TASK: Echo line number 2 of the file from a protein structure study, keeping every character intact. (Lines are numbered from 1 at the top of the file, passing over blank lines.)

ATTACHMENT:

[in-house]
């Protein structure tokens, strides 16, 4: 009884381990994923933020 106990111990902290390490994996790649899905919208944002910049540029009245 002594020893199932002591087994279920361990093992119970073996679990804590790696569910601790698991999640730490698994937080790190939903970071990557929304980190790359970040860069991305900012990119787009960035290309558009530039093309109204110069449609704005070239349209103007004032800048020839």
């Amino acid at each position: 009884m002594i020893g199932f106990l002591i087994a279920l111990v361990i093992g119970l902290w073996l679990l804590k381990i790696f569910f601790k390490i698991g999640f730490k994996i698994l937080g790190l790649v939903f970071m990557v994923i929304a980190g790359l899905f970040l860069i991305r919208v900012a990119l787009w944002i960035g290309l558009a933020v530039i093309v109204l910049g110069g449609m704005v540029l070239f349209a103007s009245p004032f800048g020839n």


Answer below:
């Protein structure tokens, strides 16, 4: 009884381990994923933020 106990111990902290390490994996790649899905919208944002910049540029009245 002594020893199932002591087994279920361990093992119970073996679990804590790696569910601790698991999640730490698994937080790190939903970071990557929304980190790359970040860069991305900012990119787009960035290309558009530039093309109204110069449609704005070239349209103007004032800048020839």